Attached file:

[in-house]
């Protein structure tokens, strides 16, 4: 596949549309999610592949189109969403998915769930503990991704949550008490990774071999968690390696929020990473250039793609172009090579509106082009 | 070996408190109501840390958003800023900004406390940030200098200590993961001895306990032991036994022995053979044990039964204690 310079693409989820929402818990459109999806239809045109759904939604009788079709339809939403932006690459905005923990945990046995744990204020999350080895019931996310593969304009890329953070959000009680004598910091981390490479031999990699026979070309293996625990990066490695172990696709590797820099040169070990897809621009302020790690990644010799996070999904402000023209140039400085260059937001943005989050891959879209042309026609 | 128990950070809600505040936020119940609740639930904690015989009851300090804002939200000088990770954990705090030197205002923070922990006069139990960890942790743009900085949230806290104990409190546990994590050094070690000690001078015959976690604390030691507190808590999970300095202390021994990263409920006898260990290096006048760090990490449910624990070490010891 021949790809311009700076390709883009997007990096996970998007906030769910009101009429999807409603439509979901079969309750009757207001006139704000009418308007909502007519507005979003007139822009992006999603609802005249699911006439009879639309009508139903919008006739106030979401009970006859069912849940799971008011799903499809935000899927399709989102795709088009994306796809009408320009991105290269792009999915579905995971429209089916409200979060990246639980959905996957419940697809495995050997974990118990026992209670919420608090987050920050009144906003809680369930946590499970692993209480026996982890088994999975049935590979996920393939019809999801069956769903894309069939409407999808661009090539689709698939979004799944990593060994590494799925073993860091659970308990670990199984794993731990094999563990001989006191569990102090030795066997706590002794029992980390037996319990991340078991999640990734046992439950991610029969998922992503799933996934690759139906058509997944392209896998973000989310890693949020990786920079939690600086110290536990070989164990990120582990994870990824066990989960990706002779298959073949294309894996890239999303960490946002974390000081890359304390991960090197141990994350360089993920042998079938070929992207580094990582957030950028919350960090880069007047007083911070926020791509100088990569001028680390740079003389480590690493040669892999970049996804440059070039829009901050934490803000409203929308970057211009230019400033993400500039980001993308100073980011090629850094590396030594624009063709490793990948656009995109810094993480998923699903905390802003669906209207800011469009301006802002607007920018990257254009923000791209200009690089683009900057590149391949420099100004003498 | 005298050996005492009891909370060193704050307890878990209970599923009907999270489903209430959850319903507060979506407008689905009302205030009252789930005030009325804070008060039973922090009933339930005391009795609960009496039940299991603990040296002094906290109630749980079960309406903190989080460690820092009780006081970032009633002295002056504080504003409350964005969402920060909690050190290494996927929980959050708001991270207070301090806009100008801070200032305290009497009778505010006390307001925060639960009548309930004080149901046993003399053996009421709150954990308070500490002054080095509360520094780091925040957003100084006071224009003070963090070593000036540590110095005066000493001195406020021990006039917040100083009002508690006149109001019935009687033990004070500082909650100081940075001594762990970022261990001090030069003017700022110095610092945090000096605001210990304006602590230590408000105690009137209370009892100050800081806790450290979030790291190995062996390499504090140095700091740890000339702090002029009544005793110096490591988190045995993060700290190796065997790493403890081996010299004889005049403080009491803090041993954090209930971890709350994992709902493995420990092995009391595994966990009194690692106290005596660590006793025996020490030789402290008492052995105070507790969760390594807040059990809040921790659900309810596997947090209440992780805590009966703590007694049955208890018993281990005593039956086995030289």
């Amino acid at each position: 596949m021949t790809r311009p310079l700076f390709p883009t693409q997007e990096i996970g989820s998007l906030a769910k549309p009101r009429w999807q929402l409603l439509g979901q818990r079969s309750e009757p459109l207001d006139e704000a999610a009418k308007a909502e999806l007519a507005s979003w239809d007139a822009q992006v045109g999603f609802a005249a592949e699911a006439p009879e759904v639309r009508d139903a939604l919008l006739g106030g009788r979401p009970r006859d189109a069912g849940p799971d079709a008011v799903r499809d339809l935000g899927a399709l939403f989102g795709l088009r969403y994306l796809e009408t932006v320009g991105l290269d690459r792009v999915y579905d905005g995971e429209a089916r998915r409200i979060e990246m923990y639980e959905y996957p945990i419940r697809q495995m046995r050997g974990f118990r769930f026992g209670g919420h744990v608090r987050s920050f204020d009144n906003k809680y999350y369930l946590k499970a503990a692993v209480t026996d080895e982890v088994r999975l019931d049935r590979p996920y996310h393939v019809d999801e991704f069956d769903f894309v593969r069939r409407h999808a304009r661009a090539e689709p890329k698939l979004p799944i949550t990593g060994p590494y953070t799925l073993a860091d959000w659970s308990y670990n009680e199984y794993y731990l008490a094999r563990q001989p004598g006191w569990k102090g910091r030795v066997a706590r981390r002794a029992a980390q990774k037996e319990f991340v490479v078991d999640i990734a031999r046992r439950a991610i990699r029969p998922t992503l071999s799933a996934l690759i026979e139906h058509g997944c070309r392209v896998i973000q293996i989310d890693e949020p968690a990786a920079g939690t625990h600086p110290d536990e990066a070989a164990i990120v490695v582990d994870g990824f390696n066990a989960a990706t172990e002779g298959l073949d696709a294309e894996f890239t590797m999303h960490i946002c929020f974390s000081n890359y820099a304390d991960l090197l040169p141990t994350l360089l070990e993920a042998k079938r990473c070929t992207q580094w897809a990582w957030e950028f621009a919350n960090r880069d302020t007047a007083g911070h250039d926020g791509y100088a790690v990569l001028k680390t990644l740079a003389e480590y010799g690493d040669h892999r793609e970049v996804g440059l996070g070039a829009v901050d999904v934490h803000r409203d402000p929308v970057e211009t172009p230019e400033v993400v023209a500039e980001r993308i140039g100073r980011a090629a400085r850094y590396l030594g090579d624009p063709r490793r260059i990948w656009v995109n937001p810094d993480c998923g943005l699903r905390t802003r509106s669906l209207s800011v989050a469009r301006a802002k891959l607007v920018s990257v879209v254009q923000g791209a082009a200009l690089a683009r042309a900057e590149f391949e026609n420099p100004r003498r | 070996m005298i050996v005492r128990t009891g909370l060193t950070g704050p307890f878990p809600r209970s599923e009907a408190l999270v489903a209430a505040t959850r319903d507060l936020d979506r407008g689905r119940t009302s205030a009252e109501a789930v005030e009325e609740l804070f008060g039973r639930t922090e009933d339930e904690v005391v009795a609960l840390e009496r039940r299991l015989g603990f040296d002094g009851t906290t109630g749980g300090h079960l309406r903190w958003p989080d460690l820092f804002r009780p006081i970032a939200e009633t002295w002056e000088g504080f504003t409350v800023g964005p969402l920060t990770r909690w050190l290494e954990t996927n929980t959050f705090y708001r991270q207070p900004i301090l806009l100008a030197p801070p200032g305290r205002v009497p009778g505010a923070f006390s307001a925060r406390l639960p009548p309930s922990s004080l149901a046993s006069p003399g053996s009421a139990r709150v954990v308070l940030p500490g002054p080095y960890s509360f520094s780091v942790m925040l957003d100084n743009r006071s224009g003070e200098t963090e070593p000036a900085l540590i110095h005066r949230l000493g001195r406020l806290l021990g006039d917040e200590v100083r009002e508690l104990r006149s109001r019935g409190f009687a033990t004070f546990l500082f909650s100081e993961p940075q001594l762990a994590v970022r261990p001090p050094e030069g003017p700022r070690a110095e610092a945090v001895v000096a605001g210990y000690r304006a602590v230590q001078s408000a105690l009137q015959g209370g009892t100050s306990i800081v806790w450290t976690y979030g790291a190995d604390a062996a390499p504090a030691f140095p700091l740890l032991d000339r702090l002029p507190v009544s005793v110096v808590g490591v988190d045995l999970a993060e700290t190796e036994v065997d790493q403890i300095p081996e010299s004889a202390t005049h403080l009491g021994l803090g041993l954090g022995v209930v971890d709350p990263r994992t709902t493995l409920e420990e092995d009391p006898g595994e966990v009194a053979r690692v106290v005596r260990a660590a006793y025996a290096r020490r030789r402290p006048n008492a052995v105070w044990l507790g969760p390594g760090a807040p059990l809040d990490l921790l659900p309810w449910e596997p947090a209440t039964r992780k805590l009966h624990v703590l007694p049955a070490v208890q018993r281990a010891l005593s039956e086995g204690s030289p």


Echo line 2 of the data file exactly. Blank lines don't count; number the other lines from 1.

């Protein structure tokens, strides 16, 4: 596949549309999610592949189109969403998915769930503990991704949550008490990774071999968690390696929020990473250039793609172009090579509106082009 | 070996408190109501840390958003800023900004406390940030200098200590993961001895306990032991036994022995053979044990039964204690 310079693409989820929402818990459109999806239809045109759904939604009788079709339809939403932006690459905005923990945990046995744990204020999350080895019931996310593969304009890329953070959000009680004598910091981390490479031999990699026979070309293996625990990066490695172990696709590797820099040169070990897809621009302020790690990644010799996070999904402000023209140039400085260059937001943005989050891959879209042309026609 | 128990950070809600505040936020119940609740639930904690015989009851300090804002939200000088990770954990705090030197205002923070922990006069139990960890942790743009900085949230806290104990409190546990994590050094070690000690001078015959976690604390030691507190808590999970300095202390021994990263409920006898260990290096006048760090990490449910624990070490010891 021949790809311009700076390709883009997007990096996970998007906030769910009101009429999807409603439509979901079969309750009757207001006139704000009418308007909502007519507005979003007139822009992006999603609802005249699911006439009879639309009508139903919008006739106030979401009970006859069912849940799971008011799903499809935000899927399709989102795709088009994306796809009408320009991105290269792009999915579905995971429209089916409200979060990246639980959905996957419940697809495995050997974990118990026992209670919420608090987050920050009144906003809680369930946590499970692993209480026996982890088994999975049935590979996920393939019809999801069956769903894309069939409407999808661009090539689709698939979004799944990593060994590494799925073993860091659970308990670990199984794993731990094999563990001989006191569990102090030795066997706590002794029992980390037996319990991340078991999640990734046992439950991610029969998922992503799933996934690759139906058509997944392209896998973000989310890693949020990786920079939690600086110290536990070989164990990120582990994870990824066990989960990706002779298959073949294309894996890239999303960490946002974390000081890359304390991960090197141990994350360089993920042998079938070929992207580094990582957030950028919350960090880069007047007083911070926020791509100088990569001028680390740079003389480590690493040669892999970049996804440059070039829009901050934490803000409203929308970057211009230019400033993400500039980001993308100073980011090629850094590396030594624009063709490793990948656009995109810094993480998923699903905390802003669906209207800011469009301006802002607007920018990257254009923000791209200009690089683009900057590149391949420099100004003498 | 005298050996005492009891909370060193704050307890878990209970599923009907999270489903209430959850319903507060979506407008689905009302205030009252789930005030009325804070008060039973922090009933339930005391009795609960009496039940299991603990040296002094906290109630749980079960309406903190989080460690820092009780006081970032009633002295002056504080504003409350964005969402920060909690050190290494996927929980959050708001991270207070301090806009100008801070200032305290009497009778505010006390307001925060639960009548309930004080149901046993003399053996009421709150954990308070500490002054080095509360520094780091925040957003100084006071224009003070963090070593000036540590110095005066000493001195406020021990006039917040100083009002508690006149109001019935009687033990004070500082909650100081940075001594762990970022261990001090030069003017700022110095610092945090000096605001210990304006602590230590408000105690009137209370009892100050800081806790450290979030790291190995062996390499504090140095700091740890000339702090002029009544005793110096490591988190045995993060700290190796065997790493403890081996010299004889005049403080009491803090041993954090209930971890709350994992709902493995420990092995009391595994966990009194690692106290005596660590006793025996020490030789402290008492052995105070507790969760390594807040059990809040921790659900309810596997947090209440992780805590009966703590007694049955208890018993281990005593039956086995030289």